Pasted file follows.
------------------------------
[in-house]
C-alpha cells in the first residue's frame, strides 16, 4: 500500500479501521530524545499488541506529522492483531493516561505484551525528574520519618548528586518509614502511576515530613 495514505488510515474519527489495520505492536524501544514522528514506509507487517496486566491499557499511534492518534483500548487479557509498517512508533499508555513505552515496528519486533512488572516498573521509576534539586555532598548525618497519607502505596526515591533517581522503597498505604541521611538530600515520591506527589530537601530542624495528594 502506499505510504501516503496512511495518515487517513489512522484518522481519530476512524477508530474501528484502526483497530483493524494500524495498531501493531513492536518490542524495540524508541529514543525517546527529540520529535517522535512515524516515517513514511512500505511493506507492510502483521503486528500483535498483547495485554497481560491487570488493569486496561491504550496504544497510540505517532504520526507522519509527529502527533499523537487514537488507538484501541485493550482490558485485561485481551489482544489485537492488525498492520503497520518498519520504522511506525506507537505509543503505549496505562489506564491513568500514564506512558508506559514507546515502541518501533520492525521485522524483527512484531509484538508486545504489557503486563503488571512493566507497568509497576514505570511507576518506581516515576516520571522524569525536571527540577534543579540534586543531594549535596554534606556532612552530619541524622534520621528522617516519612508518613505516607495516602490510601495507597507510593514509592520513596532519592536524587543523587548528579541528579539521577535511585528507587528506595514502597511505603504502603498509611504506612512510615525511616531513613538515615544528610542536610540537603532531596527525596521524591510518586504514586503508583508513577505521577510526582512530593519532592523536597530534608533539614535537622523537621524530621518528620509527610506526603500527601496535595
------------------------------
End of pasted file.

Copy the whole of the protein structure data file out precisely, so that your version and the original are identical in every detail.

[in-house]
C-alpha cells in the first residue's frame, strides 16, 4: 500500500479501521530524545499488541506529522492483531493516561505484551525528574520519618548528586518509614502511576515530613 495514505488510515474519527489495520505492536524501544514522528514506509507487517496486566491499557499511534492518534483500548487479557509498517512508533499508555513505552515496528519486533512488572516498573521509576534539586555532598548525618497519607502505596526515591533517581522503597498505604541521611538530600515520591506527589530537601530542624495528594 502506499505510504501516503496512511495518515487517513489512522484518522481519530476512524477508530474501528484502526483497530483493524494500524495498531501493531513492536518490542524495540524508541529514543525517546527529540520529535517522535512515524516515517513514511512500505511493506507492510502483521503486528500483535498483547495485554497481560491487570488493569486496561491504550496504544497510540505517532504520526507522519509527529502527533499523537487514537488507538484501541485493550482490558485485561485481551489482544489485537492488525498492520503497520518498519520504522511506525506507537505509543503505549496505562489506564491513568500514564506512558508506559514507546515502541518501533520492525521485522524483527512484531509484538508486545504489557503486563503488571512493566507497568509497576514505570511507576518506581516515576516520571522524569525536571527540577534543579540534586543531594549535596554534606556532612552530619541524622534520621528522617516519612508518613505516607495516602490510601495507597507510593514509592520513596532519592536524587543523587548528579541528579539521577535511585528507587528506595514502597511505603504502603498509611504506612512510615525511616531513613538515615544528610542536610540537603532531596527525596521524591510518586504514586503508583508513577505521577510526582512530593519532592523536597530534608533539614535537622523537621524530621518528620509527610506526603500527601496535595